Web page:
News broke Sunday of the passing of Nichelle Nichols, who played communications officer Uhura in ‘Star Trek’. According to Variety, the actress died Saturday night in Silver City, New Mexico. Nichols was 89.
The singer’s death was confirmed by Gilbert Bell, her talent manager and business partner for 15 years.
Nichols suffered a stroke in 2015 and was diagnosed with dementia in 2018, prompting a guardianship dispute between his manager Bell and his son, as well as a friend. Nichols married and divorced twice. He is survived by his son, Kyle Johnson.
Nichelle Nichols and her role in American history
Nichols was part of some pivotal moments in the entertainment industry in the United States. The actress shared one of the first interracial kisses in the history of television in ‘Star Trek’. That moment, with his co-star William Shatner.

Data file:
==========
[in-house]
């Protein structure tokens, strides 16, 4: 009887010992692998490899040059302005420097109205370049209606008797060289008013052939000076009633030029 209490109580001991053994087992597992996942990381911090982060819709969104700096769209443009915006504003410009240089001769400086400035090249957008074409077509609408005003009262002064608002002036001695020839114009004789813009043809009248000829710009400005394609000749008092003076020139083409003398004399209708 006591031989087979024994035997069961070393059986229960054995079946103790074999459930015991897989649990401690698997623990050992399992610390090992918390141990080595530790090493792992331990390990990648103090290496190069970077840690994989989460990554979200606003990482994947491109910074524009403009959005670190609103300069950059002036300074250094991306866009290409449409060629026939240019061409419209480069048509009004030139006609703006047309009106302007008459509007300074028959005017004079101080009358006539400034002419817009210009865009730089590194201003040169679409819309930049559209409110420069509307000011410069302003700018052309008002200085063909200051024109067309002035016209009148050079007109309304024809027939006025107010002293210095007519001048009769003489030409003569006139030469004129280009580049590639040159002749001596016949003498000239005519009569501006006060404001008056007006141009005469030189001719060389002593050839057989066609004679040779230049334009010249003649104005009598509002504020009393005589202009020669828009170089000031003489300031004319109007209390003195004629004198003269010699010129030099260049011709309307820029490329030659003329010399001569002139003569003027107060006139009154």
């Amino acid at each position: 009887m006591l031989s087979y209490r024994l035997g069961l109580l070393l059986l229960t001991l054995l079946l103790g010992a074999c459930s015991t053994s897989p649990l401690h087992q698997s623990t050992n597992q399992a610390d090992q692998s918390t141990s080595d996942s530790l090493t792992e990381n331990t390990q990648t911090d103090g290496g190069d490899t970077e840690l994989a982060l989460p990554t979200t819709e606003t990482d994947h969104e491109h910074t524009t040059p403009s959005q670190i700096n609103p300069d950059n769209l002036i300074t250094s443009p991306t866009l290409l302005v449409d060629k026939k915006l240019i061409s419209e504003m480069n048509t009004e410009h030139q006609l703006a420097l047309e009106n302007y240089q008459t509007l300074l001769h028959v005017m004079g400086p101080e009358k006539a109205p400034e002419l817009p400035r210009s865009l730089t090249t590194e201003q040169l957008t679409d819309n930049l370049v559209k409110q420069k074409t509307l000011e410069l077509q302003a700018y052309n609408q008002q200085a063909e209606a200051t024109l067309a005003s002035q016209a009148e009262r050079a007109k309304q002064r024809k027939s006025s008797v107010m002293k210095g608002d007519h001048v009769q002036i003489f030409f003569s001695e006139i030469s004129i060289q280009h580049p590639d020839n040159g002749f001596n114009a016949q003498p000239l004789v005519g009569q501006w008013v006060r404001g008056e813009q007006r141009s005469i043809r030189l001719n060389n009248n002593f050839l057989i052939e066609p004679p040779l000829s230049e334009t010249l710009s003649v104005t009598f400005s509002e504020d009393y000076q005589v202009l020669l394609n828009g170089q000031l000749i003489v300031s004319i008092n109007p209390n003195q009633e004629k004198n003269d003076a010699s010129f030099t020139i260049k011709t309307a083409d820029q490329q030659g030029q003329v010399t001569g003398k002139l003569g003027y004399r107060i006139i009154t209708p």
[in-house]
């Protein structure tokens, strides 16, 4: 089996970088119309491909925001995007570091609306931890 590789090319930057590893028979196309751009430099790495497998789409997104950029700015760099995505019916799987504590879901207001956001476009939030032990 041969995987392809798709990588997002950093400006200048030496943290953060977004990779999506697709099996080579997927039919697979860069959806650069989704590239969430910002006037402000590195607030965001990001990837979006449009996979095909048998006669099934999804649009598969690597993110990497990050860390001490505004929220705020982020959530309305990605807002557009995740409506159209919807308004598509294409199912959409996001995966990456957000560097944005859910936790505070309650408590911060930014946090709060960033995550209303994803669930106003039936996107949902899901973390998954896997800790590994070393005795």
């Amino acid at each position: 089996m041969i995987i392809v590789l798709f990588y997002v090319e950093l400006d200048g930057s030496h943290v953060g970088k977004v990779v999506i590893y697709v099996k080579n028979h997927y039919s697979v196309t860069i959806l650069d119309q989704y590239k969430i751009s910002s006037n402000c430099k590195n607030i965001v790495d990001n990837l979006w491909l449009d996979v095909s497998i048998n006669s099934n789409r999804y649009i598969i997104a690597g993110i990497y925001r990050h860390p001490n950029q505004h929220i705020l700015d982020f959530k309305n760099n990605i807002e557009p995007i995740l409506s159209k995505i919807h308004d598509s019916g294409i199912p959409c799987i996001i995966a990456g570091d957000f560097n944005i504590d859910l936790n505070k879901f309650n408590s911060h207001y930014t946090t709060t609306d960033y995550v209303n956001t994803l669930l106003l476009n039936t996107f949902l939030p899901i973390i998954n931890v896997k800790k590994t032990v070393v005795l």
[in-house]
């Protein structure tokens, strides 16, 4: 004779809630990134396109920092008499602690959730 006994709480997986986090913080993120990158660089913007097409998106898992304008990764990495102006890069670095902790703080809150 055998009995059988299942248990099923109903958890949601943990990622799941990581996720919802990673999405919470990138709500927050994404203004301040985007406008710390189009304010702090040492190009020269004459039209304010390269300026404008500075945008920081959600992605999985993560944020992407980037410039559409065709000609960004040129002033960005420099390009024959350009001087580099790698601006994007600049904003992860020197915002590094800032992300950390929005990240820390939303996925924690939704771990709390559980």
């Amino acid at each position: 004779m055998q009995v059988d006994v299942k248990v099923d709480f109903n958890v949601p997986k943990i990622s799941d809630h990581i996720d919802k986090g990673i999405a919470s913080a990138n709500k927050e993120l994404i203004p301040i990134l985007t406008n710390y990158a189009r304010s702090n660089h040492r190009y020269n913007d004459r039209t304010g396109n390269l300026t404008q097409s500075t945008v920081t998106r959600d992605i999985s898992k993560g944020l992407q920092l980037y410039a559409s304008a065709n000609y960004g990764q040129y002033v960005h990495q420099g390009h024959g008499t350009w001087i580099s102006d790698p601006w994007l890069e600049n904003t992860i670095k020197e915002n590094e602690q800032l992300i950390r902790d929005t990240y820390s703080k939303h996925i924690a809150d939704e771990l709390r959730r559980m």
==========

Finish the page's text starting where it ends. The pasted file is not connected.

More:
Nonetheless, her character of Uhura, whose name comes from a Swahili word meaning “freedom,” was essential beyond that, as she was one of the first African-American women to appear in a non-supporting role on television. Nichols played Lieutenant Uhura in the original series, in ‘Star Trek: The Animated Series’ and played Uhura in the first six ‘Star Trek’ films.
Nichols considered leaving “Star Trek” after the first season to pursue a career on Broadway, but Martin Luther King Jr., who understood the importance of her character in opening doors to other African Americans on television, personally convinced her to stay on the show, the actress told Neil deGrasse Tyson in an interview with Archive of American Television. according to Variety.
On the other hand, NASA employed Nichols in an effort to encourage women and African Americans to become astronauts. NASA’s Astronaut Group 8, selected in 1978, included the first women and ethnic minorities to be recruited, including three who were black. In fact, Dr. Mae Jemison, the first black woman to fly aboard the space shuttle, cited “Star Trek” as an influence on her decision to join the space agency.
But Nichols didn’t stop there to make history, as in 1991, she became the first African-American woman to immortalize her handprints at the TCL Chinese Theater.